While most students begin their day with math, English and history, Challenger Middle School’s mock congressional team discusses constitutional rights and democracy.
The team, part of the “We the People” civics program, plays the roles of Congress members and judges as they describe examples of countries that have non-constitutional governments, debate whether it’s legitimate to put limits on citizen rights and tackle other topics.
The students have emerged as some of the most civic-minded middle schoolers around, winning four of six categories at the “We the People” National Invitational last May in Washington, D.C.
They are hoping to return to Washington this year and rack up similar results, but they need to overcome a financial obstacle to do so.
Challenger’s mock congressional team has raised $16,000 but needs to reach $40,000 to travel to George Mason University for this year’s invitational.
The event is April 4-8.
Last year the group raised almost $23,000, including $9,000 in the two weeks before the trip, in order to attend the competition.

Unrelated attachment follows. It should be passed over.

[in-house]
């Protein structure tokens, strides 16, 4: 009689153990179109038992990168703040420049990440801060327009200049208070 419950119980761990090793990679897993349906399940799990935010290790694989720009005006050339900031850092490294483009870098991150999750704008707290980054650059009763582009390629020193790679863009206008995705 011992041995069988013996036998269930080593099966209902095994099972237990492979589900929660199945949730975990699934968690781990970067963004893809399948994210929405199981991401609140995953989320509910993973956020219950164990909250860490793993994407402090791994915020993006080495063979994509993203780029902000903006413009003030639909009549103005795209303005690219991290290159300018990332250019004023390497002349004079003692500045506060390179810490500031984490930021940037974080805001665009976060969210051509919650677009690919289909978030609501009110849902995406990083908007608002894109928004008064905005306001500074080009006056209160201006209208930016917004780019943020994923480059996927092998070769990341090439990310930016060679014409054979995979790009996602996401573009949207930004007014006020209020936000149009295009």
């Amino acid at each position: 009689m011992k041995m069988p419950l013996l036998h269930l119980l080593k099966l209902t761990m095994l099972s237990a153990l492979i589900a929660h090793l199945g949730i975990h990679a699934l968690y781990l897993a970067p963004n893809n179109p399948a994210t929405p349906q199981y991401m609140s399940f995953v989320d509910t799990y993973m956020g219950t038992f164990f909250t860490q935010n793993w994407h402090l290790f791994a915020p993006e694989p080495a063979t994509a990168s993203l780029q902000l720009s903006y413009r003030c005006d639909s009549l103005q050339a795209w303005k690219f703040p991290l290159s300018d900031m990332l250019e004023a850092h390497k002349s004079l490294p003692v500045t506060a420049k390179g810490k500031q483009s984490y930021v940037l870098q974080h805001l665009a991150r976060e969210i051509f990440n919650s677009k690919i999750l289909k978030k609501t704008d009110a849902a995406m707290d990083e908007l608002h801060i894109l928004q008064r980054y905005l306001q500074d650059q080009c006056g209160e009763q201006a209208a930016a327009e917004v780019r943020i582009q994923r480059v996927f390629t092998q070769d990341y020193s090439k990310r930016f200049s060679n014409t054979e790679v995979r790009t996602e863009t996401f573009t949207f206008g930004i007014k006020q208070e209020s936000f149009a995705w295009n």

The team has a bigger fundraising goal after it expanded from 12 to 25 students this year, said team adviser Norma Higuera-Trask, who teaches social studies, English and history at Challenger.
So far, various organizations have donated money, including the Pascua Yaqui Tribe, the Sunnyside Foundation and some local attorneys, she said.
“We the People” allows students to demonstrate their understanding of the U.S. Constitution, congressional committees and procedures associated with hearings.
They are required to know the Bill of Rights, how bills are passed and landmark Supreme Court cases.
The students must also refer to current events when proving their points during the simulated hearings.
“There aren’t many people like me and my classmates who know these Supreme Court cases,” said Patrick Robles, 12, a seventh-grader who is team president. “We need more concerned citizens who know what’s going on with our government.”
The competition is an opportunity for the students to apply what they’re learning, said eighth-grader Jose Denogean, 13.
“It’s important because it actually brings what you’re learning to life,” Denogean said.
Although the students may have limited resources, some are eager to prove that they’re just as knowledgeable as their peers around the country.
“We can go up there and do just as good or even better than they can,” said Victoria Polanco, 13, also in the eighth grade. “For us, it’s a privilege.”